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“It’s Not Officially Gambling”: Gambling Perceptions and Behaviors Among Older Chinese Immigrants

  • Mary Keovisai
  • Wooksoo KimEmail author
Original Paper

Abstract

Personal and media accounts have suggested that Chinese communities engage in high rates of gambling, which is reflected in the fact that casinos are specifically targeting Chinese communities through advertisements and promotions. However, not much is actually known about older Chinese immigrants’ experiences and perceptions of gambling in the U.S. This study seeks to explore how older Chinese immigrants define and describe gambling and their own gambling behaviors. Thematic analysis was used to identify major themes across in-depth interviews of 25 older Chinese immigrants living in New York City. Our analysis identified three avenues in defining gambling. First, they differentiated “gambling” from “playing.” Second, they equated “gambling” with “problem gambling.” Last, they associated “gambling” with major losses. In describing their own motivations for gambling and playing, participants indicated that there were many positive reasons for playing. The analyses revealed four themes under which participants described their motivations: gambling as a coping strategy; gambling as a form of socialization; gambling to improve health; and gambling to prove their luck or skill. Identifying older Chinese immigrants’ perceptions and motivations around gambling can better equip us to address their needs.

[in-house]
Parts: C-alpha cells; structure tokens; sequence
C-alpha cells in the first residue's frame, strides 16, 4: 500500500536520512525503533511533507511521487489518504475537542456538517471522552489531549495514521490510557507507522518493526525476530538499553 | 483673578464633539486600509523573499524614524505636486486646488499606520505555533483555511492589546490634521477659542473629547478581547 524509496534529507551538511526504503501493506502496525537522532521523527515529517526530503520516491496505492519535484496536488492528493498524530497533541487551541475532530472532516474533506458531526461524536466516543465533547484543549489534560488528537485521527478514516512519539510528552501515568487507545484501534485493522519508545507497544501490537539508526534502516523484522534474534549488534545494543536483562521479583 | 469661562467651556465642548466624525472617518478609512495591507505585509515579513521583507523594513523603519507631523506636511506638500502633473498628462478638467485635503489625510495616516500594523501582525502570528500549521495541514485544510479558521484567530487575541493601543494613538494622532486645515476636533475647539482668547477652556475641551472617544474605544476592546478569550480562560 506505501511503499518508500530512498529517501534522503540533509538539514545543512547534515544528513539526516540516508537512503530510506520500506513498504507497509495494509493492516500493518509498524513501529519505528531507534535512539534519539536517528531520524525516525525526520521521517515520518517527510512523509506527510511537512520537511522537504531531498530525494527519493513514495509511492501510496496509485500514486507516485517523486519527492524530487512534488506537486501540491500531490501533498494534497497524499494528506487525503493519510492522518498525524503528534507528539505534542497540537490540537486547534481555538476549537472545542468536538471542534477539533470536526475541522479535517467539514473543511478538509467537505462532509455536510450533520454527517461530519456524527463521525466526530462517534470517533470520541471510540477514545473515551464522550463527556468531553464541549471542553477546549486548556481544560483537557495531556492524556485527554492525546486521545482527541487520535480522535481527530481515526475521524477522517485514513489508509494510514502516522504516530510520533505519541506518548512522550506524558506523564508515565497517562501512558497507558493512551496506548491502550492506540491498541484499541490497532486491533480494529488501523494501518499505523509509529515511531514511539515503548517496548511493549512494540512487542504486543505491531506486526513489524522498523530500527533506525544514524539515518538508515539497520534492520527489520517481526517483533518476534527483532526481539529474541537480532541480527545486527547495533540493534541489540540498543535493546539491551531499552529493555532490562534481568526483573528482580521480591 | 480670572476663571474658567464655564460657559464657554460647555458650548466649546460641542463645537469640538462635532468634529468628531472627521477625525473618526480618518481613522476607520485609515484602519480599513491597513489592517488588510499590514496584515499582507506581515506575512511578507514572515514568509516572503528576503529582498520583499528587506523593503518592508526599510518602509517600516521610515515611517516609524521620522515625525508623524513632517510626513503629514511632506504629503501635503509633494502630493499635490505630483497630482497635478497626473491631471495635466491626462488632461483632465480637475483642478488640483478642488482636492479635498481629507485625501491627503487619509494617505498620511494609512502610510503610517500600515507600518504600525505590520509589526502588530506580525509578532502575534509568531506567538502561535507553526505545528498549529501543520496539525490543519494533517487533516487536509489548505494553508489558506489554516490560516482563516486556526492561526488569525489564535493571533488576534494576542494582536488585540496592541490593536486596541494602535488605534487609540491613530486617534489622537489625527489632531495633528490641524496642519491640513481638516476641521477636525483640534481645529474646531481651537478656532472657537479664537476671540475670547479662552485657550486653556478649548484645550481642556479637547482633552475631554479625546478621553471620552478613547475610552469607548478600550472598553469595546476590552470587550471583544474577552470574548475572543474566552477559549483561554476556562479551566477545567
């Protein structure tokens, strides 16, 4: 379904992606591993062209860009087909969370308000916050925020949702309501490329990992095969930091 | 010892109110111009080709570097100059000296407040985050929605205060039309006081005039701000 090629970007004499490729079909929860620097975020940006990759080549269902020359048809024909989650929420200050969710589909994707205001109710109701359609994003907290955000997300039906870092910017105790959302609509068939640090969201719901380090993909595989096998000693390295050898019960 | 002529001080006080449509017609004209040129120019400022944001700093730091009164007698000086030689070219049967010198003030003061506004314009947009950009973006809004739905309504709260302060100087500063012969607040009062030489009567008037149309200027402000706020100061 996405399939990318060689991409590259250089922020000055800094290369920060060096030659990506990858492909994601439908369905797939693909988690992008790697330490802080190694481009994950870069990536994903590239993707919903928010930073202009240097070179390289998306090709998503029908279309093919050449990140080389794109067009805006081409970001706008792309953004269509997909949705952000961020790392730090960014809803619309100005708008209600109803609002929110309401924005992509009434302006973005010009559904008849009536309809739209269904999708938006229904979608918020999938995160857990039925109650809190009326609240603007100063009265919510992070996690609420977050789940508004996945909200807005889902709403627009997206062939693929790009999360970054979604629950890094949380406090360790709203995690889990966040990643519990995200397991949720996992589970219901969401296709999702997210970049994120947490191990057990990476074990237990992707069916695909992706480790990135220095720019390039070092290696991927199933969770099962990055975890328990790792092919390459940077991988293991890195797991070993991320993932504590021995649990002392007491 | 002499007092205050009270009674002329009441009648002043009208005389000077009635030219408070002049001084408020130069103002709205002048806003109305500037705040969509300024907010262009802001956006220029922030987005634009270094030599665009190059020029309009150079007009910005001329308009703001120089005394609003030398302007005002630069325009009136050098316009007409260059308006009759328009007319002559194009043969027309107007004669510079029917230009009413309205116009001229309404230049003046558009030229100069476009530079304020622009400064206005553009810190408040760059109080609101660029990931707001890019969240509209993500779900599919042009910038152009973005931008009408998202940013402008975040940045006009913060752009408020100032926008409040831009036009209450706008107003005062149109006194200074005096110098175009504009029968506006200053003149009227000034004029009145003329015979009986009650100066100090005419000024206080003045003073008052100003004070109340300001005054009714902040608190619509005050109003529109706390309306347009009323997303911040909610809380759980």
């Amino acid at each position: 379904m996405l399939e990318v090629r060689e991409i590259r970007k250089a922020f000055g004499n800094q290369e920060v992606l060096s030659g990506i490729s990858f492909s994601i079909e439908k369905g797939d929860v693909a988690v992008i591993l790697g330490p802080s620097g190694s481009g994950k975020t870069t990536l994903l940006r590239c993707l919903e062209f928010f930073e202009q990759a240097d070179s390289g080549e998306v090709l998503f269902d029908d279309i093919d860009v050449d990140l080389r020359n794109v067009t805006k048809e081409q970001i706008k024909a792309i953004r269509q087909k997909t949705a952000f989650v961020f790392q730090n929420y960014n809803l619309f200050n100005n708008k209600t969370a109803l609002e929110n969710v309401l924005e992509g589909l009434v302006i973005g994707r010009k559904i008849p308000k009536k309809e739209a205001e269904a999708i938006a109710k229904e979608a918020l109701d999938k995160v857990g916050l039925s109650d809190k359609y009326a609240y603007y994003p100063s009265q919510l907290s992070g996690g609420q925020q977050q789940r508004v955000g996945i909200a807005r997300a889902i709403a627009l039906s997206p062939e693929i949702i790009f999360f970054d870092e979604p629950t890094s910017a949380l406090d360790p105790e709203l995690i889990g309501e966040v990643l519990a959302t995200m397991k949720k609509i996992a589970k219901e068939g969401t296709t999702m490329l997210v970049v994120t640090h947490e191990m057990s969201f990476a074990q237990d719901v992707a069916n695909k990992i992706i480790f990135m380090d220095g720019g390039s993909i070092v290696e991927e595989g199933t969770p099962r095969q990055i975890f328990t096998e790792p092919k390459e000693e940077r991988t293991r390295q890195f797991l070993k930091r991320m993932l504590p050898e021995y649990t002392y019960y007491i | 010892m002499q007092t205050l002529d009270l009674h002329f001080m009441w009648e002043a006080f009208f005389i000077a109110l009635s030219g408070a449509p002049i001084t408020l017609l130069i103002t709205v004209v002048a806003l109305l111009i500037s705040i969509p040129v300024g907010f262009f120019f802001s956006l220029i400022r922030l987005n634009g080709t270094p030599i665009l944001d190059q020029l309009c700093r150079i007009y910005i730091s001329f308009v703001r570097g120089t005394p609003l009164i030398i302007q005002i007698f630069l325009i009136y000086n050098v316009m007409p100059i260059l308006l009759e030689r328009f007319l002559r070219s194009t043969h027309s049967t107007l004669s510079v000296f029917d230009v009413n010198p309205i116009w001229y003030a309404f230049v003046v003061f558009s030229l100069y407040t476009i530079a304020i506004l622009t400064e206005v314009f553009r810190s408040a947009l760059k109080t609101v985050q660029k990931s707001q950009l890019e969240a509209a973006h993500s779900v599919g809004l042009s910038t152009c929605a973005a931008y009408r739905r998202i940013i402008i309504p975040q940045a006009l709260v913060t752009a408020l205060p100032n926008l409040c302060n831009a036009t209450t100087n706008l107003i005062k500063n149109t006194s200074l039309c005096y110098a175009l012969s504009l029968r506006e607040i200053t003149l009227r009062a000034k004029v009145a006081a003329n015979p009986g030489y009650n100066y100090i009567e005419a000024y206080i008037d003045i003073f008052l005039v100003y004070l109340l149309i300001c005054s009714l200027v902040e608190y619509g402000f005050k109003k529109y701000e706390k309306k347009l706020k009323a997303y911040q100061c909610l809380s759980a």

Keywords

Chinese immigrants Gambling Older adults Qualitative 

Notes

Acknowledgements

The authors would like to thank Min Yi Kuang, Sofia Liu Qin, Jiayin Wu, Emilee Yang, Shu Min Yu, and Zongpu Yue for their assistance in interviewing participant, transcribing the audiofiles, and translation of transcriptions. We are deeply grateful to all the older Chinese immigrants who participated in the study.

Funding

This study was partially funded by Fahs-Beck Fund for Research and Experimentation that was awarded to second author.

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Copyright information

© Springer Science+Business Media, LLC, part of Springer Nature 2019

Authors and Affiliations

  1. 1.Immigrant and Refugee Research Institute, School of Social WorkUniversity at Buffalo, The State University of New YorkBuffaloUSA

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